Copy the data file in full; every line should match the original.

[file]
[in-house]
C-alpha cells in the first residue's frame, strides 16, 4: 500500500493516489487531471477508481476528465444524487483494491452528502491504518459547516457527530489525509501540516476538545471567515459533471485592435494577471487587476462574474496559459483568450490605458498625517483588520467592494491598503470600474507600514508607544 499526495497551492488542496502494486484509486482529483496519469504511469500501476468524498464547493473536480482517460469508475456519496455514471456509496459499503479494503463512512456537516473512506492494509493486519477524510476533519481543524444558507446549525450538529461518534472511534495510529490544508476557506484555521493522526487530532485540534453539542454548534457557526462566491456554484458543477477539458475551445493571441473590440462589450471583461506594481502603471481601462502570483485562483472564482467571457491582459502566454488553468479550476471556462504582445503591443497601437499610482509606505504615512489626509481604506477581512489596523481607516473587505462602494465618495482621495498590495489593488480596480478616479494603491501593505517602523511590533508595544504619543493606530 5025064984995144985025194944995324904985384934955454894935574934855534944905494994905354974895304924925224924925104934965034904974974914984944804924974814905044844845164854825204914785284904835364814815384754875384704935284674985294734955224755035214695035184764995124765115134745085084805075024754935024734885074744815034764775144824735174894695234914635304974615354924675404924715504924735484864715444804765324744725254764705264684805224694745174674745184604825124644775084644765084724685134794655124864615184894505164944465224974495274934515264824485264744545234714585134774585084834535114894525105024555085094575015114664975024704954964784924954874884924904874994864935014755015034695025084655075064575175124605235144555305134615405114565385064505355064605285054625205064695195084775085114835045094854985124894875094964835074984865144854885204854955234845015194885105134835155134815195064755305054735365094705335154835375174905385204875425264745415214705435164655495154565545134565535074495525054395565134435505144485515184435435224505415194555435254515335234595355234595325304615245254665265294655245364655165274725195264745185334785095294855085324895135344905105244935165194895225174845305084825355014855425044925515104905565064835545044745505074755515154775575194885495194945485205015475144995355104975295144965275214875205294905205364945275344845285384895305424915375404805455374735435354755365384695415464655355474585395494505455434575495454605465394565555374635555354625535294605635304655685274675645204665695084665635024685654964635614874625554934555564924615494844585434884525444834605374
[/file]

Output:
[in-house]
C-alpha cells in the first residue's frame, strides 16, 4: 500500500493516489487531471477508481476528465444524487483494491452528502491504518459547516457527530489525509501540516476538545471567515459533471485592435494577471487587476462574474496559459483568450490605458498625517483588520467592494491598503470600474507600514508607544 499526495497551492488542496502494486484509486482529483496519469504511469500501476468524498464547493473536480482517460469508475456519496455514471456509496459499503479494503463512512456537516473512506492494509493486519477524510476533519481543524444558507446549525450538529461518534472511534495510529490544508476557506484555521493522526487530532485540534453539542454548534457557526462566491456554484458543477477539458475551445493571441473590440462589450471583461506594481502603471481601462502570483485562483472564482467571457491582459502566454488553468479550476471556462504582445503591443497601437499610482509606505504615512489626509481604506477581512489596523481607516473587505462602494465618495482621495498590495489593488480596480478616479494603491501593505517602523511590533508595544504619543493606530 5025064984995144985025194944995324904985384934955454894935574934855534944905494994905354974895304924925224924925104934965034904974974914984944804924974814905044844845164854825204914785284904835364814815384754875384704935284674985294734955224755035214695035184764995124765115134745085084805075024754935024734885074744815034764775144824735174894695234914635304974615354924675404924715504924735484864715444804765324744725254764705264684805224694745174674745184604825124644775084644765084724685134794655124864615184894505164944465224974495274934515264824485264744545234714585134774585084834535114894525105024555085094575015114664975024704954964784924954874884924904874994864935014755015034695025084655075064575175124605235144555305134615405114565385064505355064605285054625205064695195084775085114835045094854985124894875094964835074984865144854885204854955234845015194885105134835155134815195064755305054735365094705335154835375174905385204875425264745415214705435164655495154565545134565535074495525054395565134435505144485515184435435224505415194555435254515335234595355234595325304615245254665265294655245364655165274725195264745185334785095294855085324895135344905105244935165194895225174845305084825355014855425044925515104905565064835545044745505074755515154775575194885495194945485205015475144995355104975295144965275214875205294905205364945275344845285384895305424915375404805455374735435354755365384695415464655355474585395494505455434575495454605465394565555374635555354625535294605635304655685274675645204665695084665635024685654964635614874625554934555564924615494844585434884525444834605374